Sermon: Monica

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We have discussed in the past that not all the saints burst into the world as the holiest of holy people, and many started out as rather sinful individuals.  One such Saint is Augustine of Hippo.  He is the patron saint of beer brewers because of the habits of his life prior to his conversion.  Yet, he is is now considered one of the preeminent Doctors of the Church and it would be difficult to find anyone who has influenced Christianity more than him outside of the Holy Scriptures.  So, how did he go from bad boy to Saint?  There were many contributing factors, but if you were to ask Augustine, he would likely say, “Momma.”  We know her as Monica.  However, Monica was not always a saint either.

She grew up in a Christian home, but not all the virtues seem to have been present in her life, and it was one area of concern which finally brought her to a more complete faith.  It seems that she had the chore of going down into the cellar for the wine for family meals.  As a child, she did not partake, but one day out of curiosity, she took a sip.  Later, the sip became a cup and then the cup became as much as she could drink.  She was eventually found out by one of the servants who referred to her as a “wine-bibber,” a drunk.  The remark made Monica so ashamed, that she never touched liquor again, but she must have passed that taste onto her son Augustine.

At first she would raise a fuss with him and chastise him, but he only ignored her pleas.  However, with the help of a priest, she realized that this wasn’t going to do anything but frustrate her and drive a wedge between her and Augustine, so the priest had her try a different tack, which involved intercessory prayer, fasting, and vigils on behalf of her son.  She later had a dream where she was weeping over her son’s downfall, when suddenly an angel appeared and said to her, “But your son is with you.”  When she told Augustine the dream, he laughed and told his mother that they could be together if she would give up her Christianity, to which she replied, “The angel did not say that I was with you, but that you were with me.”  That gave her the hope she needed and she continued to pray.  It took several years, but eventually Augustine converted and went on to become one of the greats.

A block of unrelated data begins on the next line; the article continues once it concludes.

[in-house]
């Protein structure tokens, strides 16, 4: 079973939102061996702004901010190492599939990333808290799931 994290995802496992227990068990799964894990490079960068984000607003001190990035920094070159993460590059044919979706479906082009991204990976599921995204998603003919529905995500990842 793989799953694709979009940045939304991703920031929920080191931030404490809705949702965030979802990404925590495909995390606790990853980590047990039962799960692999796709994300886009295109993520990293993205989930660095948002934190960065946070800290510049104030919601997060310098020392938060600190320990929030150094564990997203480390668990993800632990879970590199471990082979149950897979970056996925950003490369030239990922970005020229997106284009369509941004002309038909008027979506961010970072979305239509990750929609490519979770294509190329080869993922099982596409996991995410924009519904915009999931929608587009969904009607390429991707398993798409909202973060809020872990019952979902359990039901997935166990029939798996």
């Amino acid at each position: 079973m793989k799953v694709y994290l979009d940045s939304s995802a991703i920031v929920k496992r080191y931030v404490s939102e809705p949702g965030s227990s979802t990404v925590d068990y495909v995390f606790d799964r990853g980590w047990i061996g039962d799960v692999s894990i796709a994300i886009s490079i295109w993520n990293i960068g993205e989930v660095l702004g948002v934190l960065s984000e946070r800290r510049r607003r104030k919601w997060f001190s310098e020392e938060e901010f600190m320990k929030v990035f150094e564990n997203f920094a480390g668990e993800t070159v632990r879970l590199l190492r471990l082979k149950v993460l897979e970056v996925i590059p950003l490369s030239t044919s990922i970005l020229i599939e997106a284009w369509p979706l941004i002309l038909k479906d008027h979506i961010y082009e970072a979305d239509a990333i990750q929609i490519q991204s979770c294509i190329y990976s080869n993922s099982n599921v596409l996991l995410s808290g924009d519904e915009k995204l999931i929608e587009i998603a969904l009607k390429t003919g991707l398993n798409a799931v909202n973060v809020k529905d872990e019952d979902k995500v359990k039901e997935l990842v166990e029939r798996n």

There is an incident in Mark’s Gospel where a young boy is said to have a demon that casts him down and harms him.  The boy’s father brought the boy to Jesus’ disciples and asked them to heal his son.  They tried, but were unsuccessful, so the man brought his son to Jesus who was able to heal the boy.  Later, in private, the disciples asked Jesus, “Why could we not cast it out?”  He said to them, “This kind can come out only through prayer and fasting.”

This being the first Wednesday of the month, we will take part in the sacrament of unction, healing.  It would be wonderful if every time we offered up intercessory prayers of healing that the person was healed immediately—and that can happen!—but more often, the healing (which comes in many different forms: physical, spiritual, emotional) takes time.  That was a lesson that the disciples and Monica both had to learn and it is one that we also must be taught.  And then, in faith, believe that—no matter the perceived result or lack of—God is working, hearing the prayers of his people and fulfilling those prayers according to his purposes.  

Monica did not become a saint because she performed great deeds or died violently as a martyr.  Monica became a Saint because she prayed and she believed in God’s promises.  That is a practice that we can all emulate. 

3 Replies to “Sermon: Monica”

      1. It was perfect. Your sermons always seem to speak to me and reaffirm the things God has been speaking to me about. Thank you for your service to His Kingdom.

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